BIOTRONIK's Plexa ProMRI lead for implantable cardiac defibrillators is designed to resist bending strain in high-stress regions
BIOTRONIK has announced the European launch of a new lead for tachycardia therapy that features a helical design for increased long-term performance through stress reduction.
The Plexa ProMRI lead is made for use with implantable cardiac defibrillators (ICDs) as well as cardiac resynchronisation therapy defibrillators (CRT-Ds).
“The average person’s heart beats more than 100,000 times a day, so you can imagine that ICD leads undergo a substantial amount of movement and bending with every contraction. For this reason, leads must be able to endure a lot of stress,” said Dr Jan Schmidt of the clinic for cardiology, angiology and pneumology at the University Hospital in Düsseldorf.
Plexa ProMRI is the culmination of eight years of research and development to continuously further enhance the quality of ICD leads.
It offers enhanced resilience through a performance-driven helical design that is resistant to bending stress.
The helical design concept was introduced to ICD leads by BIOTRONIK in 2013 with the DF4 connector.
With the launch of Plexa ProMRI, for the first time the benefits of this design have been brought to the intracardiac region, between the right atrium and ventricle at the tricuspid valve—one of the most demanding areas for ICD leads.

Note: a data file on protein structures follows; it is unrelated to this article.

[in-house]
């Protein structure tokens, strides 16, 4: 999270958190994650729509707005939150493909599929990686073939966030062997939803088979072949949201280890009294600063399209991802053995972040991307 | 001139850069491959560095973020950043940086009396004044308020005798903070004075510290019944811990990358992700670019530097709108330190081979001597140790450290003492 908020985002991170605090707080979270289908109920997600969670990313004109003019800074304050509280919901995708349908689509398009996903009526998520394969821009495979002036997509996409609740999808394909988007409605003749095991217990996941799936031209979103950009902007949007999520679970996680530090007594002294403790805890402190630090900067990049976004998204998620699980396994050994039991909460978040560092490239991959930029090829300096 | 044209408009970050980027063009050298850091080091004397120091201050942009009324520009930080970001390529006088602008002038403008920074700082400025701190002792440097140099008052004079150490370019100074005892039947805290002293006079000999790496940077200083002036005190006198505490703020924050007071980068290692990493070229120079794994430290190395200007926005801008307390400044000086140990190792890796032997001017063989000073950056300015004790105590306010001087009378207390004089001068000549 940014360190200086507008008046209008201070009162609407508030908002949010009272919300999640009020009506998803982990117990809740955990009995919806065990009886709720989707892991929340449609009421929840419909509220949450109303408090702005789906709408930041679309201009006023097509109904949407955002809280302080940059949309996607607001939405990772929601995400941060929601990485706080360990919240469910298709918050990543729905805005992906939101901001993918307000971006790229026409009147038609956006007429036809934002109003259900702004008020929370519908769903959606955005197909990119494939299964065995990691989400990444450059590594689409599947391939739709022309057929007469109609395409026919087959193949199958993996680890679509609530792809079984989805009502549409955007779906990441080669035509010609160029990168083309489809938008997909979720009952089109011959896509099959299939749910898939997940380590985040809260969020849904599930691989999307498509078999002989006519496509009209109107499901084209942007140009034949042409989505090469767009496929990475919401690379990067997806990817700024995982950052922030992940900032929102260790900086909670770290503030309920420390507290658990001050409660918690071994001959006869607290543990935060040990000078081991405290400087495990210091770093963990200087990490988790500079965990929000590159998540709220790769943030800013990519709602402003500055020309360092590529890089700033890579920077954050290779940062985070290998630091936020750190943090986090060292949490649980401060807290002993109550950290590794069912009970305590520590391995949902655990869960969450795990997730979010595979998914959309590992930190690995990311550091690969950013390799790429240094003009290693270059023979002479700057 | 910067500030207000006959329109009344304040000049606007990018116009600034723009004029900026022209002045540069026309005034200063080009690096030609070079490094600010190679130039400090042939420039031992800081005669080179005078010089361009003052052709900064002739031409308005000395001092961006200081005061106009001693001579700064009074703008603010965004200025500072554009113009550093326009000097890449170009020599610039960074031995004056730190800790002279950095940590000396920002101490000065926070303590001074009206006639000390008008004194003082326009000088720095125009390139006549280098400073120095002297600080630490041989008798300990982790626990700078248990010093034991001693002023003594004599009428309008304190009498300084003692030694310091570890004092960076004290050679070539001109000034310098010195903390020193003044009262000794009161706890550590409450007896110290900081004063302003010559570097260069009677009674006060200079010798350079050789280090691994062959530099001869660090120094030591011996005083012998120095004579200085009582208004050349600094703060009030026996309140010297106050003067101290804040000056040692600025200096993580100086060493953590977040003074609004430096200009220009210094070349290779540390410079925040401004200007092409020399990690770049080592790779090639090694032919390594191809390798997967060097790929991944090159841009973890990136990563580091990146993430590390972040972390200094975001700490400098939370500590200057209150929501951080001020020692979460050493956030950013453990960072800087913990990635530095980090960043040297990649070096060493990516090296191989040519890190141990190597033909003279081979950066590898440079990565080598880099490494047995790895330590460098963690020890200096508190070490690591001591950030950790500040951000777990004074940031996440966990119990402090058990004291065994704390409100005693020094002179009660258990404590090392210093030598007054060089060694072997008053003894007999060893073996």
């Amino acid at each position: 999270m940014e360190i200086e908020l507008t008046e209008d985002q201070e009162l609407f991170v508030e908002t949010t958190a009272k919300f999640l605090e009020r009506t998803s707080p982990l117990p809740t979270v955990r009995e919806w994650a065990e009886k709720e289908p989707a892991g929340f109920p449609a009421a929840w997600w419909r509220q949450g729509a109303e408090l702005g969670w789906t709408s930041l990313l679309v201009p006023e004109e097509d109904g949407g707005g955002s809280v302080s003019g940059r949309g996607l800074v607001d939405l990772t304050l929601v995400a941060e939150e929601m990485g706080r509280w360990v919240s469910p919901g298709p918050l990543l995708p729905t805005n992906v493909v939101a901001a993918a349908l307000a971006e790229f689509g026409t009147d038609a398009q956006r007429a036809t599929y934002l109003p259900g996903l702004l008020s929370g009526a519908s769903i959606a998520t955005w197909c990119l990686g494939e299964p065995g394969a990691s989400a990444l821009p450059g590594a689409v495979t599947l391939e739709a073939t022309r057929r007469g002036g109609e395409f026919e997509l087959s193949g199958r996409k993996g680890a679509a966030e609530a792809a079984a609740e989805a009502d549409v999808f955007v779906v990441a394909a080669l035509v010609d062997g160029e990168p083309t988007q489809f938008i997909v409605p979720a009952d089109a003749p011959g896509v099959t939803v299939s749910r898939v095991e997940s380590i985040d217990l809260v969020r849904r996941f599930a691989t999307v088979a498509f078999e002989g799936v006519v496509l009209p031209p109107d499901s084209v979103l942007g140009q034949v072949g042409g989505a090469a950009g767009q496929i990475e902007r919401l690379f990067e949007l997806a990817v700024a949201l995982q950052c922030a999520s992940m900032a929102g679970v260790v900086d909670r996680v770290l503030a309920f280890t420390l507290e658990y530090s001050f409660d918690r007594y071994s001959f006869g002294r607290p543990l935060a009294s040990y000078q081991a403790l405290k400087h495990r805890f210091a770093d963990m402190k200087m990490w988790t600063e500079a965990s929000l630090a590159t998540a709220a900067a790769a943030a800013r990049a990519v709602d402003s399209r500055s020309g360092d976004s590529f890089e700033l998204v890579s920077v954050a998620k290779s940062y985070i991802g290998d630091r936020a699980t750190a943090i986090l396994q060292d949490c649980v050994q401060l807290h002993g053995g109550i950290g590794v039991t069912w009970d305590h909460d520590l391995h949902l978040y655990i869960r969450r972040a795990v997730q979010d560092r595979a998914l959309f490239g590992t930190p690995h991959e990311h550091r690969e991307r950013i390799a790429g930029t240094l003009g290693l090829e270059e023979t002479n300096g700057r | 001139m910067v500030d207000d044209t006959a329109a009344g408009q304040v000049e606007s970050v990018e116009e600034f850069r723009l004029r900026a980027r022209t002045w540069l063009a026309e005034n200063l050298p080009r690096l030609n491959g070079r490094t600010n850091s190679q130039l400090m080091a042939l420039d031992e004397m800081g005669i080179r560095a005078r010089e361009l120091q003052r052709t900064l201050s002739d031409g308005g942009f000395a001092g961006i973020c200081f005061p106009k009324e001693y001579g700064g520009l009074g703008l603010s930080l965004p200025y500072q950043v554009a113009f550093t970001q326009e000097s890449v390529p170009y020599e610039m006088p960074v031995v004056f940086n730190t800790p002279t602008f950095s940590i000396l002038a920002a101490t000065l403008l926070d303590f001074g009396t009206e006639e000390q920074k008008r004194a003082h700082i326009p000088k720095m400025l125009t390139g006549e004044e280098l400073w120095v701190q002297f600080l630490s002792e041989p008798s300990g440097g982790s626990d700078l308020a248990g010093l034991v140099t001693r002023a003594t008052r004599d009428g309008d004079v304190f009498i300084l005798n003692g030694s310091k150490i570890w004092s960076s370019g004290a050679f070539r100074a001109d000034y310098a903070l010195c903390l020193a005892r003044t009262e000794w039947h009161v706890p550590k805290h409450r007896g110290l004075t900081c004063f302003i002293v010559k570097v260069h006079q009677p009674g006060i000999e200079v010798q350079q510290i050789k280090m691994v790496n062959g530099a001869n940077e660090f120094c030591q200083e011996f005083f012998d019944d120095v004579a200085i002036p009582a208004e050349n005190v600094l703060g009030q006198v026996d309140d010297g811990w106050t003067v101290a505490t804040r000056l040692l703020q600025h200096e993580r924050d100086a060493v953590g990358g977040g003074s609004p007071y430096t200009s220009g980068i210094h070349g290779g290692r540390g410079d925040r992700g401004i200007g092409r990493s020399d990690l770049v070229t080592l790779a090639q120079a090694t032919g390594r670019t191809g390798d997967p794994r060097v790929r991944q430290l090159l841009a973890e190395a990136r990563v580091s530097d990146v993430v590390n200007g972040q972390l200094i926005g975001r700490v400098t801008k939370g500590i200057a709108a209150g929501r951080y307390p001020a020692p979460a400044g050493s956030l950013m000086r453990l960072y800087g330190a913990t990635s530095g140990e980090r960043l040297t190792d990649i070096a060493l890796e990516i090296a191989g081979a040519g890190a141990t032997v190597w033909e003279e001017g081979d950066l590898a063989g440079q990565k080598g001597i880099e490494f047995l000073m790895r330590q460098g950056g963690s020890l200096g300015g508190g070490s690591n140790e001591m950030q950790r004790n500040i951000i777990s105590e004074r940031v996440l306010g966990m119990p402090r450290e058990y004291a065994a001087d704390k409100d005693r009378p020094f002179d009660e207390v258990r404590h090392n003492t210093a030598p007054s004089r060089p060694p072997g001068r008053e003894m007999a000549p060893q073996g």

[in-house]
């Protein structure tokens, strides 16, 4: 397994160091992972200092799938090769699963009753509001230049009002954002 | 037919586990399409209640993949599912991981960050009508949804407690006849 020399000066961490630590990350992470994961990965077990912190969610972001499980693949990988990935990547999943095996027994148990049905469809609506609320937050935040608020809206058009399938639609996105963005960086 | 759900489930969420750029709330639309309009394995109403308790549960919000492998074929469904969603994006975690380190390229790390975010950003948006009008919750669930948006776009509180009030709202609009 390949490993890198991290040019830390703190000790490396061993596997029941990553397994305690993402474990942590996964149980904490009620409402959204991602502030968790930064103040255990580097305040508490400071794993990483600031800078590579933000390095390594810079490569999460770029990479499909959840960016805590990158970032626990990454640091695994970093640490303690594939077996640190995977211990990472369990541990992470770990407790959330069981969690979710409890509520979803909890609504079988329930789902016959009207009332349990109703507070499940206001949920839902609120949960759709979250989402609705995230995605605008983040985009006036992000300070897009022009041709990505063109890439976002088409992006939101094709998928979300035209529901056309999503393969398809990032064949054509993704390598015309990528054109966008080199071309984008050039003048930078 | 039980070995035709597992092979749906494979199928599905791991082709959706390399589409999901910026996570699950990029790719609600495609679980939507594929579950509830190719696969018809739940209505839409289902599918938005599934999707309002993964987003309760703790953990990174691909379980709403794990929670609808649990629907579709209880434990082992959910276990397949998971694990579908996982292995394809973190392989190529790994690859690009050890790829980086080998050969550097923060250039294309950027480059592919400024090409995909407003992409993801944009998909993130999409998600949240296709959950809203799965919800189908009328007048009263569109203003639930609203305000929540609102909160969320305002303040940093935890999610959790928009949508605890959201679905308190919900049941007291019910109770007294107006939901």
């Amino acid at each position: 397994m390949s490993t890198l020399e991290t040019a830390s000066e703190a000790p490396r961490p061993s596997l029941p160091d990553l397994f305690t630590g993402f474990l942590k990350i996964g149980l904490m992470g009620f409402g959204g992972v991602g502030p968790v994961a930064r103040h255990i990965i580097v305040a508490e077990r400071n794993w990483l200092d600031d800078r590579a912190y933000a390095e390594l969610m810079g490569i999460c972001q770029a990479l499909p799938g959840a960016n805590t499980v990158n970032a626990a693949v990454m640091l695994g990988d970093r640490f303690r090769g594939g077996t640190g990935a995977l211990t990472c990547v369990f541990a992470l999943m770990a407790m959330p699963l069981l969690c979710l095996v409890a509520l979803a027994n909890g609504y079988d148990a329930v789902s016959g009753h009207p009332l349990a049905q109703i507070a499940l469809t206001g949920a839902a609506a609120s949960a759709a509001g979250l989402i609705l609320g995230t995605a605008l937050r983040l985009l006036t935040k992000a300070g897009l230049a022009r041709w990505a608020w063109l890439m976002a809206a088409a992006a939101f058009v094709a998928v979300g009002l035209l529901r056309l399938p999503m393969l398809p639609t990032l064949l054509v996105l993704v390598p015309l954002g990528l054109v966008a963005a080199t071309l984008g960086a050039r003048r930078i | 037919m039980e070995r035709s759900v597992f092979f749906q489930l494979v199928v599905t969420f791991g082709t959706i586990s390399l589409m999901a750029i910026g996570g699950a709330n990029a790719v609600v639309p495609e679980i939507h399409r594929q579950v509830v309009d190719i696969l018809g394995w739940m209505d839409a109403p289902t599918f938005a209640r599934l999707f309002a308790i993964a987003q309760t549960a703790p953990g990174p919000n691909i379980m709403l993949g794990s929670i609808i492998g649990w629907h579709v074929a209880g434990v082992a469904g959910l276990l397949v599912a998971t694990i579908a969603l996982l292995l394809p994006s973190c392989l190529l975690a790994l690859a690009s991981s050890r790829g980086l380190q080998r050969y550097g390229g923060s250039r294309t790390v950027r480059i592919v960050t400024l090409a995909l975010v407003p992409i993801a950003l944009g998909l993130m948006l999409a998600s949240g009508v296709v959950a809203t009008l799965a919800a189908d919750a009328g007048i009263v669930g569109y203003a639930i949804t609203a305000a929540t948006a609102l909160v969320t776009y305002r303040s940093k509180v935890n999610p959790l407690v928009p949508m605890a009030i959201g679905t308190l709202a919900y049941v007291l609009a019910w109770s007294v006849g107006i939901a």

“Taking the low impedance conduction of ICD leads and the high durability of pacemaker leads, Plexa ProMRI combines the best of both worlds to offer an ICD lead that can face high levels of stress in the areas it is needed the most,” said Dr Schmidt, one of the first physicians to implant the Plexa ProMRI lead.
BIOTRONIK’s ICD leads are already recognised for long-term safety and reliability, as demonstrated in the GALAXY and CELESTIAL studies.
“Longevity is extremely important for patient care when it comes to leads for implantable cardiac devices,” said Manuel Ortega, senior vice president at BIOTRONIK.
“For this reason, we have dedicated several years to developing an ICD lead that seeks to surpass the standards and reinforce patient safety.”